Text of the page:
Brazilian Swaps Rates Rise as May Economic Gauge Beats Forecast

Brazil’s swap rates rose from a record low as traders pared bets on further cuts in borrowing costs after a report showed economic activity fell in May less than forecast.

The swap rates earlier touched a record low on speculation the central bank would sustain the pace of reductions after lowering the benchmark Selic by a half-percentage point to a record 8 percent yesterday.

“The economic activity report brought a little relief,” Luis Otavio de Souza Leal, chief economist at Banco ABC Brasil SA, said by phone from Sao Paulo. “The forecasts of the market were very negative.”

Swap rates maturing in January 2014 rose five basis points, or 0.05 percentage point, to 7.69 percent at 6:30 p.m. in Sao Paulo after touching a record low of 7.61 percent earlier. The real was little changed at 2.0375 per dollar as it pared declines of as much as 0.7 percent.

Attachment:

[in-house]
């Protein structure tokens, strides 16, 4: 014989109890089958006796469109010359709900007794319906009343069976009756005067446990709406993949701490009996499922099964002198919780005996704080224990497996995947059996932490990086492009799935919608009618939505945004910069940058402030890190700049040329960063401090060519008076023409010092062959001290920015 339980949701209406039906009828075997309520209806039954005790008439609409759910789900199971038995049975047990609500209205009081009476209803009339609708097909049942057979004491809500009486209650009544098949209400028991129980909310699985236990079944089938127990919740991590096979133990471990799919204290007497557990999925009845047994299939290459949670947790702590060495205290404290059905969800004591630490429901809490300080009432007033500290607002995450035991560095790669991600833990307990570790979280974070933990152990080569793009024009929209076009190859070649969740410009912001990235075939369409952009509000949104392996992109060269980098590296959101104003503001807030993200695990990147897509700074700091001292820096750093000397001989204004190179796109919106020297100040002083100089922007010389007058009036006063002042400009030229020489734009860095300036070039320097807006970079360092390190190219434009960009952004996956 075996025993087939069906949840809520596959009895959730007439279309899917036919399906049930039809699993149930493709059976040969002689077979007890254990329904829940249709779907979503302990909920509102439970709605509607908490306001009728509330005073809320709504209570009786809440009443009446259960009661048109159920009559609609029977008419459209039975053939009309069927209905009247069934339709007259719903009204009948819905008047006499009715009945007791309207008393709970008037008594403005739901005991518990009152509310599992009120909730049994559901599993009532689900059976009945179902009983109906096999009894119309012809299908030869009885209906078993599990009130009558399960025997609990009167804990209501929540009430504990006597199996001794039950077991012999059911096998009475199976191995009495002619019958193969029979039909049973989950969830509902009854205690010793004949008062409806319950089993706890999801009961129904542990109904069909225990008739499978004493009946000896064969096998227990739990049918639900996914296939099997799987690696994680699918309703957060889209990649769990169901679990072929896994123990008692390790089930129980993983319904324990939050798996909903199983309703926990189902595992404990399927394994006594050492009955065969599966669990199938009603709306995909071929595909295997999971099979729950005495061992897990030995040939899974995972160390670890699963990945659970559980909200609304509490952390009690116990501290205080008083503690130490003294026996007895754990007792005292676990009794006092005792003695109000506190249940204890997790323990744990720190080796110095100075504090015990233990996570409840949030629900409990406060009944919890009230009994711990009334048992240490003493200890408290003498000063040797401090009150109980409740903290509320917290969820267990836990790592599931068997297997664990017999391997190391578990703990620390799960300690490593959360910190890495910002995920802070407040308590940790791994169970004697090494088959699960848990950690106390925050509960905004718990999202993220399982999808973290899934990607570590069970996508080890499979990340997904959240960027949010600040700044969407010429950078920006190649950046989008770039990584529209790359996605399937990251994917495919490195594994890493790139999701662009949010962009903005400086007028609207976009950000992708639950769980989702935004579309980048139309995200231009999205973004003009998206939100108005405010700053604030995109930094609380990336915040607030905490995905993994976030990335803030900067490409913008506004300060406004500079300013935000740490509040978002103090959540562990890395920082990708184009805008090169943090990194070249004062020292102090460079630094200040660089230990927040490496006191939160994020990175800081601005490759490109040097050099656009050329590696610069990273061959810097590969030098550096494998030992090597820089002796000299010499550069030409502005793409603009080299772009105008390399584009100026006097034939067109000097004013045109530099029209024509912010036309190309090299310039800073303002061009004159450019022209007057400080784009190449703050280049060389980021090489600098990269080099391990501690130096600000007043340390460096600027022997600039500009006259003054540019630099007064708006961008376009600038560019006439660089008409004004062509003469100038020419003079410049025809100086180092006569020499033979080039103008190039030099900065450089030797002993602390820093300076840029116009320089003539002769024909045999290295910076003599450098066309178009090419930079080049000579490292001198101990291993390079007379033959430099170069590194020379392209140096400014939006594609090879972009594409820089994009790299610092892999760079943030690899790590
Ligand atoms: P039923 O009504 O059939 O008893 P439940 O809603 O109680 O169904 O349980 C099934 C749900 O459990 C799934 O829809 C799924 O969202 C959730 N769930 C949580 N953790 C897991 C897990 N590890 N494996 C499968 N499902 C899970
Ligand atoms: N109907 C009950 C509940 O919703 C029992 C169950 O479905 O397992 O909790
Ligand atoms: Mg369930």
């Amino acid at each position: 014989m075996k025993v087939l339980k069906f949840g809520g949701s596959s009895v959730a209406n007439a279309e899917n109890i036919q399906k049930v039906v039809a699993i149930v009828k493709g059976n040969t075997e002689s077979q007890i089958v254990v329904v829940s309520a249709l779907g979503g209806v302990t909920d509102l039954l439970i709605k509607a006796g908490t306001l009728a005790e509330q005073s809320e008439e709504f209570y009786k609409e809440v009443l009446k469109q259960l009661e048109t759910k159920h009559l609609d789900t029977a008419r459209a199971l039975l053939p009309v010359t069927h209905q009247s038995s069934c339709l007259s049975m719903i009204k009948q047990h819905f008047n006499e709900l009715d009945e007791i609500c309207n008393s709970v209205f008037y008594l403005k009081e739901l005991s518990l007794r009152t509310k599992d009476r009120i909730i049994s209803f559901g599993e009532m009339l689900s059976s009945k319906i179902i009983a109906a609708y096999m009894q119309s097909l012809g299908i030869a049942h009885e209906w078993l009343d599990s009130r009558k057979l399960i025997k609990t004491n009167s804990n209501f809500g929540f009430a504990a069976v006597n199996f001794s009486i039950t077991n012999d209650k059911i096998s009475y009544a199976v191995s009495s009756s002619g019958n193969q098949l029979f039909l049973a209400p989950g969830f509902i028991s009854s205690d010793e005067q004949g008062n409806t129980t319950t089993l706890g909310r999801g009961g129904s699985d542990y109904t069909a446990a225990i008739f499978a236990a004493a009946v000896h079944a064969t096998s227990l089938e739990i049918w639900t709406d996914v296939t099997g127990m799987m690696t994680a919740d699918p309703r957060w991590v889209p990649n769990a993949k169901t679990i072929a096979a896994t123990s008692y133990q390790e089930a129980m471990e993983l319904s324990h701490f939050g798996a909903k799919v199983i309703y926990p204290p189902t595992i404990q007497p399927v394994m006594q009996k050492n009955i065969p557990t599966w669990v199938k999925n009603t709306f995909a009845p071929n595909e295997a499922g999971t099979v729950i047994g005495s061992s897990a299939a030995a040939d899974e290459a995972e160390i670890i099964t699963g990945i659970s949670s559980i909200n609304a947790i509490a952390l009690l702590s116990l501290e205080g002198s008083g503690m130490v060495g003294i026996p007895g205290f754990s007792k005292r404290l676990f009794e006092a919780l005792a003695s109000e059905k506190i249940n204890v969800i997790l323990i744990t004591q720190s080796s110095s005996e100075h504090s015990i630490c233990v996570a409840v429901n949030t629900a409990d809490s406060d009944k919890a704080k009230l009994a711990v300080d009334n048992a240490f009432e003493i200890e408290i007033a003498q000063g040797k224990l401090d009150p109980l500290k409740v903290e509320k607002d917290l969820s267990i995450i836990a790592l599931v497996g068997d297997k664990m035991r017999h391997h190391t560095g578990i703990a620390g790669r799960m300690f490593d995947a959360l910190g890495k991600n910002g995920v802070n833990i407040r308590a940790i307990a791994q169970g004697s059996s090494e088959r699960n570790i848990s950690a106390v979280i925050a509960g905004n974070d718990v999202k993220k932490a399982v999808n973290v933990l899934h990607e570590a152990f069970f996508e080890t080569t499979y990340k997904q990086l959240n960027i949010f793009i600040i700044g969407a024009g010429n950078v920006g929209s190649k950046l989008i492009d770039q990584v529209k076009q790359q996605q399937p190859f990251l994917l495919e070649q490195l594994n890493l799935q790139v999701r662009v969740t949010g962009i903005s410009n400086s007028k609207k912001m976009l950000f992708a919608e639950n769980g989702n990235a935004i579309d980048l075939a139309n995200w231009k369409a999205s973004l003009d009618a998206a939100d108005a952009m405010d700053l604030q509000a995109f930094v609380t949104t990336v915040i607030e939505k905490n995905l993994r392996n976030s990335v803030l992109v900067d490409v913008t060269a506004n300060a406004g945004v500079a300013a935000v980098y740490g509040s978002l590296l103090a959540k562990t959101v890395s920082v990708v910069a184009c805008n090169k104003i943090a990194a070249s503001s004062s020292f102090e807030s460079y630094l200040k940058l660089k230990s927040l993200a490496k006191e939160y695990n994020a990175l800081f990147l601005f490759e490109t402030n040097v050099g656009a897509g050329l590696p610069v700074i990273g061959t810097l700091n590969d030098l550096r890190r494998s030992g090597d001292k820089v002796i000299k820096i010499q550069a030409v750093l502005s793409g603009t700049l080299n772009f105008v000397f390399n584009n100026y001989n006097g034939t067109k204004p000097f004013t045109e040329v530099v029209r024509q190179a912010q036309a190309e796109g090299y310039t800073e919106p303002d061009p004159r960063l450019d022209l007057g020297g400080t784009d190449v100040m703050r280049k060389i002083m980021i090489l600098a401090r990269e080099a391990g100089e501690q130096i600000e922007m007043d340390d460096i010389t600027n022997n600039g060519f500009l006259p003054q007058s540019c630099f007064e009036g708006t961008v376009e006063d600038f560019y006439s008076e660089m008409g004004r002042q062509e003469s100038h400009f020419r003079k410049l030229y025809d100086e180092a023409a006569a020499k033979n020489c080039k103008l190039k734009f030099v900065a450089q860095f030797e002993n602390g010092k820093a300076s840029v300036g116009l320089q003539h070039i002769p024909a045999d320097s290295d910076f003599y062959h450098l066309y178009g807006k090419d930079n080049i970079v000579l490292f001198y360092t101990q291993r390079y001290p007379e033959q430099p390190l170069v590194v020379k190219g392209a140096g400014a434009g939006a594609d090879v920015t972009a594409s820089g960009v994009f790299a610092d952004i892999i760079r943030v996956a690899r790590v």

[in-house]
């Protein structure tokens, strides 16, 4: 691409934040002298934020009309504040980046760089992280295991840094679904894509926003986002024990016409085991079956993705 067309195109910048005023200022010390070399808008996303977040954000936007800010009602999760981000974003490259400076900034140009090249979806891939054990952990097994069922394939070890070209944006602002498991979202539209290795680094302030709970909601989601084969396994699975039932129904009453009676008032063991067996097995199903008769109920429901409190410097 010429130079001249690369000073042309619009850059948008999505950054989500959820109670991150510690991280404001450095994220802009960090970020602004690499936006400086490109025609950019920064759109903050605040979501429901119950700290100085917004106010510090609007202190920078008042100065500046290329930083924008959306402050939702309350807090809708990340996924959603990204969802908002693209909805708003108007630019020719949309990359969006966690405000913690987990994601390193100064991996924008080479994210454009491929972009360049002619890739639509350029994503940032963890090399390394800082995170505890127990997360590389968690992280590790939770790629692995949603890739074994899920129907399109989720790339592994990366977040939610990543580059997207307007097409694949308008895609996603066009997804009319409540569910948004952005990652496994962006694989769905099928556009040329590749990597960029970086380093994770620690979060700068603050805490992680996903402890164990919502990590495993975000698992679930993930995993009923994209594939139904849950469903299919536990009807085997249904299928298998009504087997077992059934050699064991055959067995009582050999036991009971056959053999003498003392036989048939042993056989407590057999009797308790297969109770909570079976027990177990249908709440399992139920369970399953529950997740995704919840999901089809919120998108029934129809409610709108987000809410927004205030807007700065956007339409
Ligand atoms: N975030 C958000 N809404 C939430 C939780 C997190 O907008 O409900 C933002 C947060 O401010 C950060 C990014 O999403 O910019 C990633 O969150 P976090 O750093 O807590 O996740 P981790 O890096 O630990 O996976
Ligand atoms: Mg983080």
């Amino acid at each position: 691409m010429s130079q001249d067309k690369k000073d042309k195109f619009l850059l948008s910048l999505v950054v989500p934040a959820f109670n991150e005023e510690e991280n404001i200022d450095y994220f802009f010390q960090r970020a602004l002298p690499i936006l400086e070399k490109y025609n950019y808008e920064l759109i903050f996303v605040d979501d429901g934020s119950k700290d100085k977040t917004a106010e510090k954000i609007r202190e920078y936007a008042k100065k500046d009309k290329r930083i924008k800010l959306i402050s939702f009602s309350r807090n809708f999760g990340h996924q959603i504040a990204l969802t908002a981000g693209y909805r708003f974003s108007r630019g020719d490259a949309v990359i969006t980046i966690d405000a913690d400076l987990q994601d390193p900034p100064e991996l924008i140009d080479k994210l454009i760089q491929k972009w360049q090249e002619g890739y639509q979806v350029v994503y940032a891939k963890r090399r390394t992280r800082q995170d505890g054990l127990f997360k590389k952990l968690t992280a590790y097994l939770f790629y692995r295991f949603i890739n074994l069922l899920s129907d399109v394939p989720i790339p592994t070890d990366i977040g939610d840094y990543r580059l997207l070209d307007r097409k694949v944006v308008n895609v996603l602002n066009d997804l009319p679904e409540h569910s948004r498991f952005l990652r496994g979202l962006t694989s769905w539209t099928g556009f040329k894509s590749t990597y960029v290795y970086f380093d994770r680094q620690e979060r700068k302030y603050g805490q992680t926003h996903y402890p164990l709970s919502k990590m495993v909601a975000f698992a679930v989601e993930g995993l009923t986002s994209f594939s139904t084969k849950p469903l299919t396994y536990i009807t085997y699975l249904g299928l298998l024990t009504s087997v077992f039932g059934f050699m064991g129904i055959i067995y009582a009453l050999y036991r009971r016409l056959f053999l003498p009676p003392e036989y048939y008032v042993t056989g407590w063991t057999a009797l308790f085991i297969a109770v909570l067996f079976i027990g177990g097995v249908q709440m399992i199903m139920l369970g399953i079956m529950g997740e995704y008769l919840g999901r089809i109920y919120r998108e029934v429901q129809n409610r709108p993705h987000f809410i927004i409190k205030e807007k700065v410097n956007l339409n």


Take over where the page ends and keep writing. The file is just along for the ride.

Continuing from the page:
Economic activity fell 0.02 percent in May from the prior month, the central bank said today. The median forecast of economists in a Bloomberg survey was for a 0.4 percent drop.

Central bank board members voted unanimously yesterday to lower the target lending rate for an eighth straight time, saying economic “fragility” abroad is leading to slower inflation in Latin America’s biggest country. The central bank has lowered the benchmark by 4.5 percentage points since August, the most among the Group of 20 nations.

Bids Rejected

Brazil rejected all offers for floating-rate bonds maturing in 2018 at an auction, marking the first time Treasury officials turned down all bids on such securities in eight years.

The last time the government accepted no offers on floating-rate bonds, known as LFTs, was at an auction in July 2004, according to data compiled by the Treasury.

The government sold zero-coupon bonds, known as LTNs, at today’s auction. It issued bonds due in January 2016 at an average yield of 8.83 percent, bonds due in July 2014 at 8.01 percent and securities due in April 2013 to yield 7.36 percent, according to a statement on the central bank’s website.

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